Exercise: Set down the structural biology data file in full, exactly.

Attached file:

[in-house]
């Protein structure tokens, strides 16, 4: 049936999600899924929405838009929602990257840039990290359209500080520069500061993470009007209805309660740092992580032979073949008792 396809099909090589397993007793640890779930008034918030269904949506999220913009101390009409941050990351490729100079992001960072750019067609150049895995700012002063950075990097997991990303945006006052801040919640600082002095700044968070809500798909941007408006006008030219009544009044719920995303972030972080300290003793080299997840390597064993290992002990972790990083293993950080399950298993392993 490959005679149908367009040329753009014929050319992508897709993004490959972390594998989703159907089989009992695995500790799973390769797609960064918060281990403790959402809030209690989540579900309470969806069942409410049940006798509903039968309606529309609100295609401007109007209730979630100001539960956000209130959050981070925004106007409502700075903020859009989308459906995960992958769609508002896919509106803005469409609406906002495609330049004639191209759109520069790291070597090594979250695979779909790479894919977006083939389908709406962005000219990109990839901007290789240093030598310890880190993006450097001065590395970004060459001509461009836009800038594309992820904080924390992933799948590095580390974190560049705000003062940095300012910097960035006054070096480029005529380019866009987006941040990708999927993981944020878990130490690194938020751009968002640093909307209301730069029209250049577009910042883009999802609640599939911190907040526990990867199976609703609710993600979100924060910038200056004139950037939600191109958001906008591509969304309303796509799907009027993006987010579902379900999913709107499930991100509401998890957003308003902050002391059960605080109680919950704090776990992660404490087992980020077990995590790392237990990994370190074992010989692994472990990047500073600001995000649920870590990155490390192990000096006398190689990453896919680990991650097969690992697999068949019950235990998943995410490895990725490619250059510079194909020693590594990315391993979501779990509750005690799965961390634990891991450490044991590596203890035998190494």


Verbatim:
[in-house]
């Protein structure tokens, strides 16, 4: 049936999600899924929405838009929602990257840039990290359209500080520069500061993470009007209805309660740092992580032979073949008792 396809099909090589397993007793640890779930008034918030269904949506999220913009101390009409941050990351490729100079992001960072750019067609150049895995700012002063950075990097997991990303945006006052801040919640600082002095700044968070809500798909941007408006006008030219009544009044719920995303972030972080300290003793080299997840390597064993290992002990972790990083293993950080399950298993392993 490959005679149908367009040329753009014929050319992508897709993004490959972390594998989703159907089989009992695995500790799973390769797609960064918060281990403790959402809030209690989540579900309470969806069942409410049940006798509903039968309606529309609100295609401007109007209730979630100001539960956000209130959050981070925004106007409502700075903020859009989308459906995960992958769609508002896919509106803005469409609406906002495609330049004639191209759109520069790291070597090594979250695979779909790479894919977006083939389908709406962005000219990109990839901007290789240093030598310890880190993006450097001065590395970004060459001509461009836009800038594309992820904080924390992933799948590095580390974190560049705000003062940095300012910097960035006054070096480029005529380019866009987006941040990708999927993981944020878990130490690194938020751009968002640093909307209301730069029209250049577009910042883009999802609640599939911190907040526990990867199976609703609710993600979100924060910038200056004139950037939600191109958001906008591509969304309303796509799907009027993006987010579902379900999913709107499930991100509401998890957003308003902050002391059960605080109680919950704090776990992660404490087992980020077990995590790392237990990994370190074992010989692994472990990047500073600001995000649920870590990155490390192990000096006398190689990453896919680990991650097969690992697999068949019950235990998943995410490895990725490619250059510079194909020693590594990315391993979501779990509750005690799965961390634990891991450490044991590596203890035998190494």